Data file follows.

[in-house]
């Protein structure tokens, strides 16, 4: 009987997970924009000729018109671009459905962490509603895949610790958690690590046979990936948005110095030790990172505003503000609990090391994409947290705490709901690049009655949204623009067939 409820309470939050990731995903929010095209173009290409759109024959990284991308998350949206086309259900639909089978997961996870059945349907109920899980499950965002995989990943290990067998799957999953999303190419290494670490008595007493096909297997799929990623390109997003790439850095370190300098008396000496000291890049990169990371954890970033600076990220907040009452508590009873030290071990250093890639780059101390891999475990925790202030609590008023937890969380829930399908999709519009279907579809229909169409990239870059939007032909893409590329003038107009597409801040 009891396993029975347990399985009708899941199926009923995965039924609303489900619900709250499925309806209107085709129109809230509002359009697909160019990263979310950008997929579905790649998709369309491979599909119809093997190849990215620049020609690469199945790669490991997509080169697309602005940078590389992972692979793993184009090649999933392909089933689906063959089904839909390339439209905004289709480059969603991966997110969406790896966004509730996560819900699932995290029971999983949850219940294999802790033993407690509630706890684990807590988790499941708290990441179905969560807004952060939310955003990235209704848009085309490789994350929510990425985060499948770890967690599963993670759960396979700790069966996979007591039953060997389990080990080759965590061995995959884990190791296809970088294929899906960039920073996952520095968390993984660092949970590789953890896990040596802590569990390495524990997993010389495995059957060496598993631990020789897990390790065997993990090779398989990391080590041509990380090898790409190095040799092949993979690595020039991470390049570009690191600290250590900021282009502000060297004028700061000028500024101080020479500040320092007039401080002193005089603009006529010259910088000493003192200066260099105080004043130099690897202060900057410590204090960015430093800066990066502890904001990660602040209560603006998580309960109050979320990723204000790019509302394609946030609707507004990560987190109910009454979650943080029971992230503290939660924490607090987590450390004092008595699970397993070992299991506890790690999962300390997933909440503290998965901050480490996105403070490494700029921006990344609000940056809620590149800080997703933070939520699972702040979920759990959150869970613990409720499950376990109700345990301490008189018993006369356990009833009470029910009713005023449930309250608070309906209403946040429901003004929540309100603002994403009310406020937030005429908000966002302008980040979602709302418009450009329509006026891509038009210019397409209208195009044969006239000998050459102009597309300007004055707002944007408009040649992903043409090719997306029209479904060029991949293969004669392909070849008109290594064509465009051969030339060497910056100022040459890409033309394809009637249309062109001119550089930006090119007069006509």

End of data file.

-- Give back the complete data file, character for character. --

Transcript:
[in-house]
């Protein structure tokens, strides 16, 4: 009987997970924009000729018109671009459905962490509603895949610790958690690590046979990936948005110095030790990172505003503000609990090391994409947290705490709901690049009655949204623009067939 409820309470939050990731995903929010095209173009290409759109024959990284991308998350949206086309259900639909089978997961996870059945349907109920899980499950965002995989990943290990067998799957999953999303190419290494670490008595007493096909297997799929990623390109997003790439850095370190300098008396000496000291890049990169990371954890970033600076990220907040009452508590009873030290071990250093890639780059101390891999475990925790202030609590008023937890969380829930399908999709519009279907579809229909169409990239870059939007032909893409590329003038107009597409801040 009891396993029975347990399985009708899941199926009923995965039924609303489900619900709250499925309806209107085709129109809230509002359009697909160019990263979310950008997929579905790649998709369309491979599909119809093997190849990215620049020609690469199945790669490991997509080169697309602005940078590389992972692979793993184009090649999933392909089933689906063959089904839909390339439209905004289709480059969603991966997110969406790896966004509730996560819900699932995290029971999983949850219940294999802790033993407690509630706890684990807590988790499941708290990441179905969560807004952060939310955003990235209704848009085309490789994350929510990425985060499948770890967690599963993670759960396979700790069966996979007591039953060997389990080990080759965590061995995959884990190791296809970088294929899906960039920073996952520095968390993984660092949970590789953890896990040596802590569990390495524990997993010389495995059957060496598993631990020789897990390790065997993990090779398989990391080590041509990380090898790409190095040799092949993979690595020039991470390049570009690191600290250590900021282009502000060297004028700061000028500024101080020479500040320092007039401080002193005089603009006529010259910088000493003192200066260099105080004043130099690897202060900057410590204090960015430093800066990066502890904001990660602040209560603006998580309960109050979320990723204000790019509302394609946030609707507004990560987190109910009454979650943080029971992230503290939660924490607090987590450390004092008595699970397993070992299991506890790690999962300390997933909440503290998965901050480490996105403070490494700029921006990344609000940056809620590149800080997703933070939520699972702040979920759990959150869970613990409720499950376990109700345990301490008189018993006369356990009833009470029910009713005023449930309250608070309906209403946040429901003004929540309100603002994403009310406020937030005429908000966002302008980040979602709302418009450009329509006026891509038009210019397409209208195009044969006239000998050459102009597309300007004055707002944007408009040649992903043409090719997306029209479904060029991949293969004669392909070849008109290594064509465009051969030339060497910056100022040459890409033309394809009637249309062109001119550089930006090119007069006509």